Our meeting in Florence with Vittoria Colonna
Learn more about descendant of Michelangelo’s muse of the same name
The Colonna family is one of Europe’s most ancient and illustrious dynasties. Along with the Orsini family, with whom they were always in dispute, the Colonnas are the only surviving patrician family of Ancient Rome. It has given the Church popes, cardinals and generals, men of arms and culture. Its most prominent members include Sciarra Colonna, author of the Outrage of Anagni attack on Pope Boniface VIII, the enemy of Dante; Oddone Colonna, aka Pope Martin V, and Marcantonio Colonna, hero of the battle of Lepanto in 1571. But one of the most prominent females of the family, and also the literary world, was Vittoria Colonna, marchioness of Pescara and wife of the marquise of Ávalos, and daughter of a Montefeltro who was herself connected with the most important families in feudal Italy. Vittoria was a talented poet and a muse to Michelangelo, with whom she enjoyed a deep and reciprocal friendship. The two met many times at Palazzo Colonna in Rome, and were frequent correspondents. In his celebrated fresco of the Last Judgement in the Sistine Chapel, Michelangelo depicted Vittoria next to him, to the right of the Cyrenian.
Today, in a Florence studio in the heart of the historic Palazzo Bartolini Salimbeni, we find another Vittoria, her descendant, who inherited from her famous Renaissance ancestor not only her name and her beauty, but also her attitude to art, spirituality and freedom.
A screenwriter, artist, singer and director, Vittoria grew up in Ireland and Italy before studying fine art at the Accademia di Belle Arti in Rome, trained as an opera singer in Tuscany, then continued in show business at the Gaiety School of Acting in Dublin. She has directed documentaries, music videos and films which have competed in international festivals, winning a number of awards and even an Oscar qualification for her 2014 short film Sandboy. This year her art will be on display at the Serre Torrigiani from 5 to 16 May in her first solo show in Florence, entitled WILD.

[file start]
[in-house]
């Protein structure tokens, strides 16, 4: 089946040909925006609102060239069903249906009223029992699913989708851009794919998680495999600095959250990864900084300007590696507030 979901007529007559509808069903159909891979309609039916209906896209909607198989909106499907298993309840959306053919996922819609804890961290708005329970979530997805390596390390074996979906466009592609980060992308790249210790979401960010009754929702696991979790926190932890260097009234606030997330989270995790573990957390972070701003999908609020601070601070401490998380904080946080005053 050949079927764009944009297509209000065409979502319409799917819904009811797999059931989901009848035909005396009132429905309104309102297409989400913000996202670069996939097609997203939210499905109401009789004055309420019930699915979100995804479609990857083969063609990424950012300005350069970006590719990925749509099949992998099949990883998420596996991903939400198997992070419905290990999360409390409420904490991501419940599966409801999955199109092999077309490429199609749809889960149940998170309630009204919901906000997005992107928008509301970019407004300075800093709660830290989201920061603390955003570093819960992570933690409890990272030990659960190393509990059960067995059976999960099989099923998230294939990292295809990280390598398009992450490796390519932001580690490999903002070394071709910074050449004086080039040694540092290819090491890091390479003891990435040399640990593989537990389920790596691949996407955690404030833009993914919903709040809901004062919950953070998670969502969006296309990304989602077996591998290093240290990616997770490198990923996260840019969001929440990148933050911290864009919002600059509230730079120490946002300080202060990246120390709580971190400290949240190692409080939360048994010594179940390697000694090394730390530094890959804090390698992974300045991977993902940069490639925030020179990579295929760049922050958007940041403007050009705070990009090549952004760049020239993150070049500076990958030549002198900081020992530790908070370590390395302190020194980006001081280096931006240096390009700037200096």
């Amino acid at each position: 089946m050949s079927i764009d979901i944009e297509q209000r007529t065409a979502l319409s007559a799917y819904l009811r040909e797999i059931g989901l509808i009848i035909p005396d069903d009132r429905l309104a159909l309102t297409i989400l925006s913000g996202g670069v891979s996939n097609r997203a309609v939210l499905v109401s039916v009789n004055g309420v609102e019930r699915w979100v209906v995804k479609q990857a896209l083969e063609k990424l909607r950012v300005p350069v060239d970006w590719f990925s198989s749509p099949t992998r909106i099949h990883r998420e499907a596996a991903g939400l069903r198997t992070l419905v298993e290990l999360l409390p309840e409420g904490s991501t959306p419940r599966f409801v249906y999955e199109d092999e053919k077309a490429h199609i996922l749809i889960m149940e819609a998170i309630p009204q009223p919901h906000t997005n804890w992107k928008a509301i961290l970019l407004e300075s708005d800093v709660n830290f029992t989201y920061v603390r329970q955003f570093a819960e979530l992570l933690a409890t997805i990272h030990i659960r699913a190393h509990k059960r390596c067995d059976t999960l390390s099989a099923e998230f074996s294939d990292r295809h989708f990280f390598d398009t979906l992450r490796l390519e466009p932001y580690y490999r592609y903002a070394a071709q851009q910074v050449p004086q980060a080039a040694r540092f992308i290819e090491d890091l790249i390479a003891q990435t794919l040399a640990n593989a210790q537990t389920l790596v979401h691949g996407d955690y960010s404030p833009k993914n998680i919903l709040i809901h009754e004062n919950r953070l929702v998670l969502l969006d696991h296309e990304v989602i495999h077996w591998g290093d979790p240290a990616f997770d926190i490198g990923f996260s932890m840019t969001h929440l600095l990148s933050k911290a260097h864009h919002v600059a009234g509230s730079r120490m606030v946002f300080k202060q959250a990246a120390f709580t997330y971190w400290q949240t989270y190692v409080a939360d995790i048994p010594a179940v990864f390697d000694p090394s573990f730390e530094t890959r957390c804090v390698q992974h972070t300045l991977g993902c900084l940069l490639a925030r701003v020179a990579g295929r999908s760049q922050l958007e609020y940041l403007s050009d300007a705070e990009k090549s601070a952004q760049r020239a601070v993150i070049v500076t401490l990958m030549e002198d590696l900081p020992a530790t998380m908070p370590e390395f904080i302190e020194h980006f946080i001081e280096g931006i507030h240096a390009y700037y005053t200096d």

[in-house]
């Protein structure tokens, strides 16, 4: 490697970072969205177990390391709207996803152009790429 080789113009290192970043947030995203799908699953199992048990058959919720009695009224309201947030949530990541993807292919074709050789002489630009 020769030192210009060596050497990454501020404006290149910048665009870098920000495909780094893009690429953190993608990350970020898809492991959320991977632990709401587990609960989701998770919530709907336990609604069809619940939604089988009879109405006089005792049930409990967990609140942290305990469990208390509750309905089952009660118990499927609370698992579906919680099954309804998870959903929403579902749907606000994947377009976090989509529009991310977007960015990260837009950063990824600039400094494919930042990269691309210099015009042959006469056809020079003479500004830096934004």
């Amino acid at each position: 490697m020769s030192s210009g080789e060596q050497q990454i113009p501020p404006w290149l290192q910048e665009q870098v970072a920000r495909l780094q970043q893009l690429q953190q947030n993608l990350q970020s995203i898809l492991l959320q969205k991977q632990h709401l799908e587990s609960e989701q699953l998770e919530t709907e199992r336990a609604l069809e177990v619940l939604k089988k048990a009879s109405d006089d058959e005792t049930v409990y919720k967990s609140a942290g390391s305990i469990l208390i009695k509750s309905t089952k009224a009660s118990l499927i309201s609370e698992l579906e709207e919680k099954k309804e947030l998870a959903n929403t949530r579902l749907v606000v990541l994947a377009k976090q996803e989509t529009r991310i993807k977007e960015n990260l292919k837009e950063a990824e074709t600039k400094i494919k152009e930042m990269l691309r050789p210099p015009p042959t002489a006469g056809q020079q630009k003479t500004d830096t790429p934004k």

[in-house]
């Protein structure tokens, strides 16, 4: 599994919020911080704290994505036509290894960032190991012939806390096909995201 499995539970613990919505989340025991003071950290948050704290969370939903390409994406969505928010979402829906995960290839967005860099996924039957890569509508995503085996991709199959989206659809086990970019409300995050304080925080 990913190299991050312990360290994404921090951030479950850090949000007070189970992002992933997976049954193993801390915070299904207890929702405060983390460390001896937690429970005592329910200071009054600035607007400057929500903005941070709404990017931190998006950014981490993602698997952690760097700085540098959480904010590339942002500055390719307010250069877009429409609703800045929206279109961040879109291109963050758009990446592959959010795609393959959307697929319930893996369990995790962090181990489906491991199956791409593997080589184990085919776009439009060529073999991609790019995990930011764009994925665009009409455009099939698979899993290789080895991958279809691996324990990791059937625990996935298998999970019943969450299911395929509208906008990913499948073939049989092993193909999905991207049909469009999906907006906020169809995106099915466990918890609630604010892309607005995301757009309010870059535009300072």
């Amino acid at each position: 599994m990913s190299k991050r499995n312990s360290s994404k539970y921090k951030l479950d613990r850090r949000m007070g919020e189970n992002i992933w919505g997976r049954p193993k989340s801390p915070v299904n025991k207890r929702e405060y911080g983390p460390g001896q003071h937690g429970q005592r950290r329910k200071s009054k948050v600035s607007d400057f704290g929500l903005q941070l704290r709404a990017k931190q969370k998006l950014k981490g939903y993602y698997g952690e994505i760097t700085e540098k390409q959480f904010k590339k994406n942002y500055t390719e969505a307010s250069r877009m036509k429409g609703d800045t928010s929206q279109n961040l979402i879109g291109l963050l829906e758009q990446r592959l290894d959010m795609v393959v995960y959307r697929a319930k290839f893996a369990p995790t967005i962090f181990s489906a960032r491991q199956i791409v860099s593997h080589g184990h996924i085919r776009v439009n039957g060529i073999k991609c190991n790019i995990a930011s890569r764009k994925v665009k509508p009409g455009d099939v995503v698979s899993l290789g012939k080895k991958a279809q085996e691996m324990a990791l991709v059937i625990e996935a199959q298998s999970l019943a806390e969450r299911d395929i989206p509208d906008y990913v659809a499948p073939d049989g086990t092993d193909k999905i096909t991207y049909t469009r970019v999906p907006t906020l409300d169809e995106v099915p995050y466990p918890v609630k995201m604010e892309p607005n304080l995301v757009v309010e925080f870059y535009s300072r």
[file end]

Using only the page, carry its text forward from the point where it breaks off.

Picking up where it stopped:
What’s your connection with Florence, and what do you love about the city?
I love this city because it taught me the meaning of the Renaissance. I went back to my family’s roots, and there’s a magic here that changed my life. Florence is a small cosmopolitan city that attracts incredibly creative people, and it has a Tuscan identity steeped in quality and sincerity, from food to fashion and culture. I adore it.
Do you remember the first time you saw a work by Michelangelo in Florence?
I fell in love with the Doni Tondo at the Uffizi Gallery. It was his first painting on canvas and the only work of its kind in Florence and the world.
What can we visit in Tuscany that’s linked to the Colonna name?
Definitely Villa Torrigiani in Camigliano di Lucca, which is owned by my uncle Don Fabio Colonna, with its baroque architecture and its award-winning gardens.
WILD is your upcoming exhibition in Florence; what’s it about?
It’s actually a double show. WILD, at the Serre Torrigiani, explores the personal relationship between artist and plants. It will be followed by WEEDS, which is the result of a collective experience and will be installed as an art pop-up in several sites across the city, but we’ll be revealing the details in the coming months. The works for both exhibitions were created last year in Topanga, California, and are now coming to Florence for the occasion.
Who is Vittoria Colonna?
I love and live for art! A career isn’t everything; human interactions and relations mean far more to me. Every job has taken me around the world, from Japan to Argentina, Australia to the United States. The more I travel, the more I realise we’re all interlinked. There’s no separation. And that’s the secret to happiness. I love to take the freedom of colours everywhere! I’m so lucky to be a multi-tasking creative. Every piece is a love story. Sometimes the end result is a separation or a new beginning, and that’s why I find honesty and freedom in abstract painting. I’m always curious to know where the painting wants to take me. For me, mastering an art means thinking less and feeling more; it’s the definitive guide to self-discovery and inner peace. And every time is like a homecoming.